Satan can not be the hero of this epic. Even though there are some who believe he is the true hero, they have been mislead by Milton’s writing and did not understand the true meaning of Milton’s work. Though it is true that Satan is a prominent figure, this does not mean he is the hero of the poem. He is a prominent figure in the poem in order to show how Satan is able to deceive and manipulate people. Satan took advantage of the fallen angels by using their despair to get what he wants most. Driven by his pride and arrogance, he was determined to bring all doom to God’s new beloved creation. By his own will he becomes a serpent in Book IX; in Book X he is a serpent whether he will or no. (C. S. Lewis). From being an archangel to being a serpent against his own will, Satan can not be categorized as a hero. A hero does not drive to ruin God’s work because he is jealous and too prideful. Therefore, Satan is not the hero of Paradise Lost.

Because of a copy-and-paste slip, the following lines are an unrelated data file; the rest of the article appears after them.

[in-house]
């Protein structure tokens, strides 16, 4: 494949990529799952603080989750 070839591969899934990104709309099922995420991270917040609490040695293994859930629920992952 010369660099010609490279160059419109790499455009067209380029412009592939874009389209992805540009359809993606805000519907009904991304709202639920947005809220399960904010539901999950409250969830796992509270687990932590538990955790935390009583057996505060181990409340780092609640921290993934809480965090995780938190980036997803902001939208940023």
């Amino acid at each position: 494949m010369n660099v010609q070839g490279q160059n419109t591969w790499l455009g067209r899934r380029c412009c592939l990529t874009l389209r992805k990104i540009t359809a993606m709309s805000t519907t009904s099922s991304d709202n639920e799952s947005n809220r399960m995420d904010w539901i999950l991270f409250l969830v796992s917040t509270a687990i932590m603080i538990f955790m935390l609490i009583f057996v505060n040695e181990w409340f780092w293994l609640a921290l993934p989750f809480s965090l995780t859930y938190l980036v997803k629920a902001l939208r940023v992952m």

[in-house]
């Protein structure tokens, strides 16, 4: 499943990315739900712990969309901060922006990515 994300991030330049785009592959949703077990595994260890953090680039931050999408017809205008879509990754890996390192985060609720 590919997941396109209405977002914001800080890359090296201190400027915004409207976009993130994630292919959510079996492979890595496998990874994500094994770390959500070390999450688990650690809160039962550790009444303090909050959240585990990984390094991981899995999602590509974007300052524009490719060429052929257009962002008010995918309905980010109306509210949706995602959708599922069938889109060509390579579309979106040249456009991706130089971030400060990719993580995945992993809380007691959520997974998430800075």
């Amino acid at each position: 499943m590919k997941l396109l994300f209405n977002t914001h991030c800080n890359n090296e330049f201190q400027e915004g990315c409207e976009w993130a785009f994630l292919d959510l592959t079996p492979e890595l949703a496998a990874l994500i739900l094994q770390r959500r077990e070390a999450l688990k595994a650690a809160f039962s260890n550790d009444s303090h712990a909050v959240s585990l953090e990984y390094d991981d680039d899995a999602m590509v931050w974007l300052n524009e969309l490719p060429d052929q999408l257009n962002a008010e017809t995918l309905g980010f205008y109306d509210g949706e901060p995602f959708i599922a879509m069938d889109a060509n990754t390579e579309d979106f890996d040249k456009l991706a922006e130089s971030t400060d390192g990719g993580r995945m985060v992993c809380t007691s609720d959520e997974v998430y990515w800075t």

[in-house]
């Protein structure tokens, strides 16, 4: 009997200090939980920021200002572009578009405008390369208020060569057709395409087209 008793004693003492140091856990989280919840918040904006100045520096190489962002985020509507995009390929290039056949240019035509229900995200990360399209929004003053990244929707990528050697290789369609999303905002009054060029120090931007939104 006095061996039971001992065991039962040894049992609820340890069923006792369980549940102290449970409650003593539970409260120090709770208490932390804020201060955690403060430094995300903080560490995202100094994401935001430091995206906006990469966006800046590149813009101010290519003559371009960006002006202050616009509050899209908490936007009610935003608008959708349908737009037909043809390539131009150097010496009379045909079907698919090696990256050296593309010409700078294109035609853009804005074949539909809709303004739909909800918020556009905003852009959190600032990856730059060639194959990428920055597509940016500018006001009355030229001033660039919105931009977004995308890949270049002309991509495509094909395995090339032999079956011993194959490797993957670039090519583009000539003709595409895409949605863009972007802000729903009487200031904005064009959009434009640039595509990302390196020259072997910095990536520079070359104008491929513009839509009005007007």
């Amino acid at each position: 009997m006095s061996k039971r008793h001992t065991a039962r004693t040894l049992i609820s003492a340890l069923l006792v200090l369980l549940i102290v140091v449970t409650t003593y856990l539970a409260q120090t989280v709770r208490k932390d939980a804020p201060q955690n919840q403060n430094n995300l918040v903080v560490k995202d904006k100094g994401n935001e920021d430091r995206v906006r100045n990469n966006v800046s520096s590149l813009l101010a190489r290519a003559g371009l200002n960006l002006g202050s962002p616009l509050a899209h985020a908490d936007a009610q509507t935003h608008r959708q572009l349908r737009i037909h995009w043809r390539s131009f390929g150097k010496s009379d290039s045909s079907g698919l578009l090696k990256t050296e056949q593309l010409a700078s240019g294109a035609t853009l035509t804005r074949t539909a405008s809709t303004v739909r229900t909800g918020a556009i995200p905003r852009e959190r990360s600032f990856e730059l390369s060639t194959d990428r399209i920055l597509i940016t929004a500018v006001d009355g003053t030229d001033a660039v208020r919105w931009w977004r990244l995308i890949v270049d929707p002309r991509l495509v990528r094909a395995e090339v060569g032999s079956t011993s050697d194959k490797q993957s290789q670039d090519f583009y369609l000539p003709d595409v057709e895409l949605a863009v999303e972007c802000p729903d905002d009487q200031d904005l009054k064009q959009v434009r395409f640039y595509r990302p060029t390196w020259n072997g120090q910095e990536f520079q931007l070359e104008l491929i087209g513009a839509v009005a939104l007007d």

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Satan in Paradise Lost. (2019, Dec 04). Retrieved August 9, 2022 , from